How to Clean a Smelly Washing Machine – Hacks & Tips

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If your clothing frequently smells bad when it comes out of the washing machine, it’s more likely a machine problem than anything else. At home, we take great pride in keeping our technology organized. This easy job ensures that the clothing is always as clean as possible.

We’ve looked into a few potential causes and solutions for washing machine odors. When you go to a load of laundry the following time, you won’t smell anything but the wonderful scent of your chosen detergent.

Front Load Vs Top Load Washing Machine

The first consideration when determining how to clean a stinky washer is whether you have a top-load or front-load machine. Although front-loading washers outperform in practically every category, including cleaning efficacy and efficiency, they are more likely to develop smells and mildew over time if they aren’t regularly cleaned.

Due to its design, front-load washing machines are more likely to produce unpleasant odors from the washing machine, soap scum accumulation, and mold and mildew. High-efficiency front-loading washers only fill the bottom half of the washtub with water. Then, rather than needing to completely fill the tub, the clothing are tumbled through the water in the drum.

To use this design, high-efficiency (HE) detergents are required. If non-HE laundry detergents are used in their place, there isn’t enough water to thoroughly flush the cleaners down the drain. A layer of soap scum with dirt and debris from your dirty clothes can build up on the washer drum. Mold and mildew thrive in conditions like these and in the humid heat of your washer.

The rubber door gasket that stops water leaks experiences a similar effect. These gaskets act as catch-alls for debris, soap scum, and other bits, giving office odors yet another place to grow.

What Causes The Smell In My Washing Machine?

Any location that is consistently damp and humid may eventually acquire a smell if you’re not careful. The Centers for Disease Control and Prevention state that wet, dimly illuminated places with standing water can easily support the growth of mold and mildew.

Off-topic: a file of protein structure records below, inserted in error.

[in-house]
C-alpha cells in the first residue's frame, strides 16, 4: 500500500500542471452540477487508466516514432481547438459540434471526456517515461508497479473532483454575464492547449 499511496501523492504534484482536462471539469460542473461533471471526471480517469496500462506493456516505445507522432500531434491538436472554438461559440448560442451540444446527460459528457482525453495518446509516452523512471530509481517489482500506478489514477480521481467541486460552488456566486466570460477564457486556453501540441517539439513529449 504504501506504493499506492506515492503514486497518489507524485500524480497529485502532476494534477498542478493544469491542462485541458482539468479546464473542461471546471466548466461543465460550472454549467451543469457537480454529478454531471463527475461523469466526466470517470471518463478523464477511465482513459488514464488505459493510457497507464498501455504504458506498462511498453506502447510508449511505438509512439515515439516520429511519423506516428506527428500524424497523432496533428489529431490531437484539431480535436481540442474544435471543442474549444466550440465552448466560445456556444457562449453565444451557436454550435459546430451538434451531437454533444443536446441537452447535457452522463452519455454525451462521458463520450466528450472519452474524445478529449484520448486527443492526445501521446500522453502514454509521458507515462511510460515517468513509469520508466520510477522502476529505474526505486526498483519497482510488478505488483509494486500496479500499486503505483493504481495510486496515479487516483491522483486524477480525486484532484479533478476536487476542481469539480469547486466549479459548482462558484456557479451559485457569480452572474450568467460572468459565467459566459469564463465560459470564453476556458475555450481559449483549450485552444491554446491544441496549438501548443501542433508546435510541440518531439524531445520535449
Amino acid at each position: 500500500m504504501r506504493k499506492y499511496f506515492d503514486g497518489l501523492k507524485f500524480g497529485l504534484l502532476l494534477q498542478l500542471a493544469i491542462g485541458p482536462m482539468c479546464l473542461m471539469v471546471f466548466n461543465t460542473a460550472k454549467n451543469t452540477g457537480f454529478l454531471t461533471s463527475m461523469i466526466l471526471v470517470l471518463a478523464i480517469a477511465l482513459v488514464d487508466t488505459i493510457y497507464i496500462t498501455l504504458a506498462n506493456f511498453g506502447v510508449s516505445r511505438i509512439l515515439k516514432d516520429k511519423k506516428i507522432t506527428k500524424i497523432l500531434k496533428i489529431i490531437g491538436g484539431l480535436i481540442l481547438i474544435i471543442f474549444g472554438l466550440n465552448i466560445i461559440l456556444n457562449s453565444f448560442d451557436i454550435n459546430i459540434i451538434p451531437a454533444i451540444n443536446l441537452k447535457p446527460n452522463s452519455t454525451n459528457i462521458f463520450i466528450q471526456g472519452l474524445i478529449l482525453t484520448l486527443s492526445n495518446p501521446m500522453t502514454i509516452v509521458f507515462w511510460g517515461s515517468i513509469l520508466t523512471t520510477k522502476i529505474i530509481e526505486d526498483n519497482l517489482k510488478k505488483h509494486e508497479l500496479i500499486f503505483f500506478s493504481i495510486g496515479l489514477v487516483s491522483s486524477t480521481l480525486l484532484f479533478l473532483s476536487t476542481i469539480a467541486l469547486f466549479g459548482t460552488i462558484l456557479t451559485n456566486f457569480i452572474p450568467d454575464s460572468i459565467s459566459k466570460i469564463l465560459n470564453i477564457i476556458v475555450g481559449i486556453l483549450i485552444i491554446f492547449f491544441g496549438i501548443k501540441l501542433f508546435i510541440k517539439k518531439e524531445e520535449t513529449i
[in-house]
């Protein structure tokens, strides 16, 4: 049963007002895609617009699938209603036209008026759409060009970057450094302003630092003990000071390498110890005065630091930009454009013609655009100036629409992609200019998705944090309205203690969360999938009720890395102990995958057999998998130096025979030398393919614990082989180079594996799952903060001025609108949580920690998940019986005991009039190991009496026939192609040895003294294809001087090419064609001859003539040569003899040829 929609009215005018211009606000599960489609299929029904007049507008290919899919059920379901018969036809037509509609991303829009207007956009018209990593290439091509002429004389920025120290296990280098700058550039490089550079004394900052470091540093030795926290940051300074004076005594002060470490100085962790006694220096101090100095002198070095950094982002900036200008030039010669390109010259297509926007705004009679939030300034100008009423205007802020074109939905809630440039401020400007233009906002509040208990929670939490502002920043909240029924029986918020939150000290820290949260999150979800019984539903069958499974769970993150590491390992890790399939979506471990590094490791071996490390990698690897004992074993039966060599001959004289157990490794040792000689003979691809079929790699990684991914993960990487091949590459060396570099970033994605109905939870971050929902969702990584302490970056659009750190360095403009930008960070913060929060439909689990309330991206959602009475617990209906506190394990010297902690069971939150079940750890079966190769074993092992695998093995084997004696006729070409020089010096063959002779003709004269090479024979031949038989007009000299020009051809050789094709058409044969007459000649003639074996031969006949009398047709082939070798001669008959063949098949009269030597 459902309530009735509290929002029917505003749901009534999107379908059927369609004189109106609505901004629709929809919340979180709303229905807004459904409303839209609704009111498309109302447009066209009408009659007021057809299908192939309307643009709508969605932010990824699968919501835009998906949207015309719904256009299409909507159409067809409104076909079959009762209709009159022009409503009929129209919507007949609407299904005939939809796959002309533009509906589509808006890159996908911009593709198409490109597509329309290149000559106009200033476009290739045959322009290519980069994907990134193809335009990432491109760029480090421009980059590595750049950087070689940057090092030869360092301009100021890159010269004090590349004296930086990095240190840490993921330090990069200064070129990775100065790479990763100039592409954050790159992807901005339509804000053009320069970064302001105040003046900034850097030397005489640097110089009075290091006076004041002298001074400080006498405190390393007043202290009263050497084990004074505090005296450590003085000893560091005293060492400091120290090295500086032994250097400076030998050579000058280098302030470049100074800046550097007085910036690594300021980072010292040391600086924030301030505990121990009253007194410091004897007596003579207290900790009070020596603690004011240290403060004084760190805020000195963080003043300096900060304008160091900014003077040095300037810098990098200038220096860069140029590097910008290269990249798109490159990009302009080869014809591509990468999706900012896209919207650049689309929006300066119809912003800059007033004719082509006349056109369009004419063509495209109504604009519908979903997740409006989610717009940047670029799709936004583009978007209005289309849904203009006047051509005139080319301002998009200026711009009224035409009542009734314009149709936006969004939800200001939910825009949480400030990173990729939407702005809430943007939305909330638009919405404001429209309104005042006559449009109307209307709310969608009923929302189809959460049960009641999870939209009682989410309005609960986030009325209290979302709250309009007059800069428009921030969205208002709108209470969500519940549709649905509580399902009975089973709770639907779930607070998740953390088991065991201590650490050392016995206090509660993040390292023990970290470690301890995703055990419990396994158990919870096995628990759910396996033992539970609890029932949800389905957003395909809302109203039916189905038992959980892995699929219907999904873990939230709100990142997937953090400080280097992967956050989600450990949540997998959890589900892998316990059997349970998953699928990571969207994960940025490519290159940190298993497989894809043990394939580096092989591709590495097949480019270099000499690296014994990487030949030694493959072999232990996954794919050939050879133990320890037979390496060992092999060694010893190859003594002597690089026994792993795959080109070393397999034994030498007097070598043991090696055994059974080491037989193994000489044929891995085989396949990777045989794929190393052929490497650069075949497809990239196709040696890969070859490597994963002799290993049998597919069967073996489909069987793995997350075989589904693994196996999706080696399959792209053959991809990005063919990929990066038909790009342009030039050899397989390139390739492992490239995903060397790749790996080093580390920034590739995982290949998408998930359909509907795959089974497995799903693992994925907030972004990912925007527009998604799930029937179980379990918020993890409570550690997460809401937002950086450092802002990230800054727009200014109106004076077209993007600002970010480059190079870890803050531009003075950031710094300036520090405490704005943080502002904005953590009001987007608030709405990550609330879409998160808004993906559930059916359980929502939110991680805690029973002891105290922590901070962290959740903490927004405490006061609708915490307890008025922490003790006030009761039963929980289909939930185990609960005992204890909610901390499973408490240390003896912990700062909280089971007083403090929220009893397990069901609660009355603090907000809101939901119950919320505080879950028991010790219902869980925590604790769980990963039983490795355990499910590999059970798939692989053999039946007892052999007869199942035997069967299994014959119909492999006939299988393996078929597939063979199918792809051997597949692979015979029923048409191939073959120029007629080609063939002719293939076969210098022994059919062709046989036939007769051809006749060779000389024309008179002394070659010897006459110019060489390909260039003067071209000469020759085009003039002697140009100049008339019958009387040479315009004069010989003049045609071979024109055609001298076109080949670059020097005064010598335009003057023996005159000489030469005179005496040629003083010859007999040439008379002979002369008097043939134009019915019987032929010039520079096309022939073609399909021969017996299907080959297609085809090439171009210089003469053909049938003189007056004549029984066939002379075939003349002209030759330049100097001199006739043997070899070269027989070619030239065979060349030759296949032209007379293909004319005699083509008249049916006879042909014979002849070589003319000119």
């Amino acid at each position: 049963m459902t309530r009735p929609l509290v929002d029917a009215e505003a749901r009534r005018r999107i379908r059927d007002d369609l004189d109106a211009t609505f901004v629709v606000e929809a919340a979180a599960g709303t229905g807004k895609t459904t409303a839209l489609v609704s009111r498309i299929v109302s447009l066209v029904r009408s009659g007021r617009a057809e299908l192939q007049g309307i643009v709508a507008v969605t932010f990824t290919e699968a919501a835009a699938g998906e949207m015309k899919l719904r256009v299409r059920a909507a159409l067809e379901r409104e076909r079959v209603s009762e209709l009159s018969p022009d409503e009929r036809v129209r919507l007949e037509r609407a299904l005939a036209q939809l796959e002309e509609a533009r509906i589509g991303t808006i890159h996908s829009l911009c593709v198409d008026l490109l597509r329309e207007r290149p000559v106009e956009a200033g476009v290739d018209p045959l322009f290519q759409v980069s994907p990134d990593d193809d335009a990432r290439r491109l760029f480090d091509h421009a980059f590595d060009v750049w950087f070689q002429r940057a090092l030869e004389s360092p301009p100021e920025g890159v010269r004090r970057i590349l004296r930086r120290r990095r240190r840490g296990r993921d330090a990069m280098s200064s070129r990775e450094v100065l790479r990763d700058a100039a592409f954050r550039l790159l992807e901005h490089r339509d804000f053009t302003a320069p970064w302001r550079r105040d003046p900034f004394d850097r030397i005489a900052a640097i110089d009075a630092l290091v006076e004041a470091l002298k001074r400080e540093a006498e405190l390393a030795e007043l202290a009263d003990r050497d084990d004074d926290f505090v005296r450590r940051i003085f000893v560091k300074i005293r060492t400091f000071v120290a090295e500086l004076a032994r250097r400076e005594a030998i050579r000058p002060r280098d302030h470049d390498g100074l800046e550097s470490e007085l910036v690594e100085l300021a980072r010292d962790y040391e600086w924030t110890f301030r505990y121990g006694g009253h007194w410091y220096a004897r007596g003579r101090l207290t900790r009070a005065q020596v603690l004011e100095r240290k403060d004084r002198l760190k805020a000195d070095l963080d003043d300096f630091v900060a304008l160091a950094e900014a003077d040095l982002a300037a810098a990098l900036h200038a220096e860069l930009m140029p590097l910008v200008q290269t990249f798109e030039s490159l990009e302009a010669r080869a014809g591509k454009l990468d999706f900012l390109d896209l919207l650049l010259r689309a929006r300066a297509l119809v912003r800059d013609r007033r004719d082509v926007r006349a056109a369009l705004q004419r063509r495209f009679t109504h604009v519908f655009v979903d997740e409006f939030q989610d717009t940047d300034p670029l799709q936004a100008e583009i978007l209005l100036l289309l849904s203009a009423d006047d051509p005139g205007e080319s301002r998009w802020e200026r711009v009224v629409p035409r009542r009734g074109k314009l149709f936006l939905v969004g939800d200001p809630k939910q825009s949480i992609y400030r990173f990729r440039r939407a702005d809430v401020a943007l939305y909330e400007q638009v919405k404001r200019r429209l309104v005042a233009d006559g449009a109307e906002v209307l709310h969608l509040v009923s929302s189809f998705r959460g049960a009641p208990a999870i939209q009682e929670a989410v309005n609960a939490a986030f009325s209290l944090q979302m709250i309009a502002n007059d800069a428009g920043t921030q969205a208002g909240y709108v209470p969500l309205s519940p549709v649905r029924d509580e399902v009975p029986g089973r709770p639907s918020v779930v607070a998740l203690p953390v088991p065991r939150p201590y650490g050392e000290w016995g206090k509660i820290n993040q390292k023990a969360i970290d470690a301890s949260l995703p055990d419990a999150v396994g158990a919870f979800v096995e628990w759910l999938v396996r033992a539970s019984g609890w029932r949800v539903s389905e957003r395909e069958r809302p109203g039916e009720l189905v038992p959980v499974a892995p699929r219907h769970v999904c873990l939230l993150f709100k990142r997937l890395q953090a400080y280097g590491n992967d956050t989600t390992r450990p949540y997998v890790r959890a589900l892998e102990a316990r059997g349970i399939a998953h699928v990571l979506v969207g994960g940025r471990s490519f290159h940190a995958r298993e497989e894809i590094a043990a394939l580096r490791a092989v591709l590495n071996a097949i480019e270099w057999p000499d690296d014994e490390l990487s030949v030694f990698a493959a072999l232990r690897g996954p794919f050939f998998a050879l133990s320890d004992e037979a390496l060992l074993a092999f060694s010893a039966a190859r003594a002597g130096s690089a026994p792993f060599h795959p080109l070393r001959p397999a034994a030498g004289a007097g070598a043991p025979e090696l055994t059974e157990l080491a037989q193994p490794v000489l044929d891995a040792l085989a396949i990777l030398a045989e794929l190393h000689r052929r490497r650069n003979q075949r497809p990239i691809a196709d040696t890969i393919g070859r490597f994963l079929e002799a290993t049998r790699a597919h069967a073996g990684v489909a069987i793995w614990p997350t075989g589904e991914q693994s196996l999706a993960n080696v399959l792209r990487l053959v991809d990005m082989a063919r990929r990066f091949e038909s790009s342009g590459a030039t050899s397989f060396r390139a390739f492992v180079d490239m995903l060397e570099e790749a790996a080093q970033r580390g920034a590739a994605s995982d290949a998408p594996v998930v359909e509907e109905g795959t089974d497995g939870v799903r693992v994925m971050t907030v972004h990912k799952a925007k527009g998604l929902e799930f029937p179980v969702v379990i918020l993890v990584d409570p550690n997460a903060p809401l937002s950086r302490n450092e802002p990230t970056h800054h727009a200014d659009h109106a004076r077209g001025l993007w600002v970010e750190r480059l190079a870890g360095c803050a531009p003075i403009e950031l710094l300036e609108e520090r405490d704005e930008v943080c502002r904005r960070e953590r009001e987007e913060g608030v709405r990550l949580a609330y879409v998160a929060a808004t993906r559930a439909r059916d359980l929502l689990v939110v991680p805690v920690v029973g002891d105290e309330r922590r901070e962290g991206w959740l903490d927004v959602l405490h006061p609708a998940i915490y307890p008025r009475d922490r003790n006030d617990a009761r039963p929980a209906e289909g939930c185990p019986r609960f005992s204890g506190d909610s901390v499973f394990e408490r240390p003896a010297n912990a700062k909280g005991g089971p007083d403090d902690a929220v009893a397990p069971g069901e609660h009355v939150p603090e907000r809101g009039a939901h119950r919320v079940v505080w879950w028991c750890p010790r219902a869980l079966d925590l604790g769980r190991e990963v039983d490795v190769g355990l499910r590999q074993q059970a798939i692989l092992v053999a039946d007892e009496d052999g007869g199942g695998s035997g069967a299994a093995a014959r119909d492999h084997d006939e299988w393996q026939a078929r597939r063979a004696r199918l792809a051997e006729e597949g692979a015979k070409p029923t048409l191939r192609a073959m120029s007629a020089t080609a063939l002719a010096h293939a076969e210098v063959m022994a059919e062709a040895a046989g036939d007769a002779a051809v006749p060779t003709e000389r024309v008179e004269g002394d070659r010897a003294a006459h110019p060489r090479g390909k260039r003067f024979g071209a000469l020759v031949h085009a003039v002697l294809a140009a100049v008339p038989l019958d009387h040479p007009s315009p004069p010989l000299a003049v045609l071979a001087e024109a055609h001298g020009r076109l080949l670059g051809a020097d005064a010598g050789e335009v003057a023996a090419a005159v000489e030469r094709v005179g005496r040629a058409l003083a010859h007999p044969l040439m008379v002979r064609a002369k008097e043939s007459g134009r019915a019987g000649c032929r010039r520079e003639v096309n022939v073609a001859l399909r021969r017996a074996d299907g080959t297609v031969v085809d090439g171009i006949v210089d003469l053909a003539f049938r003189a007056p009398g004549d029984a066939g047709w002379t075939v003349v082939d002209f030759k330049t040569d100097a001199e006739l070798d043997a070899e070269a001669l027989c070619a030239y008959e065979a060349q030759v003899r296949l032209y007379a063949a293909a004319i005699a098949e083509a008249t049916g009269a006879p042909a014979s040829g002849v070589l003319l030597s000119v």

The most prevalent sources of foul smells in washing machines are bacteria, mildew, soap scum, limescale development, or some combination of these four.

According to Consumer Reports, if you have a front-loading washer, using the wrong soaps can prevent the washer from thoroughly cleaning the drum and your clothes, causing a layer of soap scum to accumulate and serve as a breeding ground for bacteria. Additionally, the buildup may penetrate the door gasket and emit odors.

The presence of strong odors in common machines may be a sign of inadequate drainage or an obstruction in the drainage tubes. The majority of the smell should go away once you fix the drain, but you might need to completely rinse your washing machine to get rid of it.
If you wash your clothes at the wrong temperature, you can also be to blame. Even though conserving energy by using cold water during wash cycles is possible, doing so repeatedly will promote the growth of bacteria because it doesn’t generate enough heat to eliminate residue. You’re not compelled to utilize hot wash cycles, though. Other methods can be used to get rid of washing machine smells.

How To Refreshing A Smelly Washing Machine

Follow these three steps to eliminate those unpleasant smells and bring back the clean, fresh scent of your washing machine: scrub, sanitize, and deodorize. Avoid mixing any cleaning agents together as this can be harmful.

STEP 1: Take out the dispensers for your soap, bleach, and fabric softener, and scrub them all thoroughly.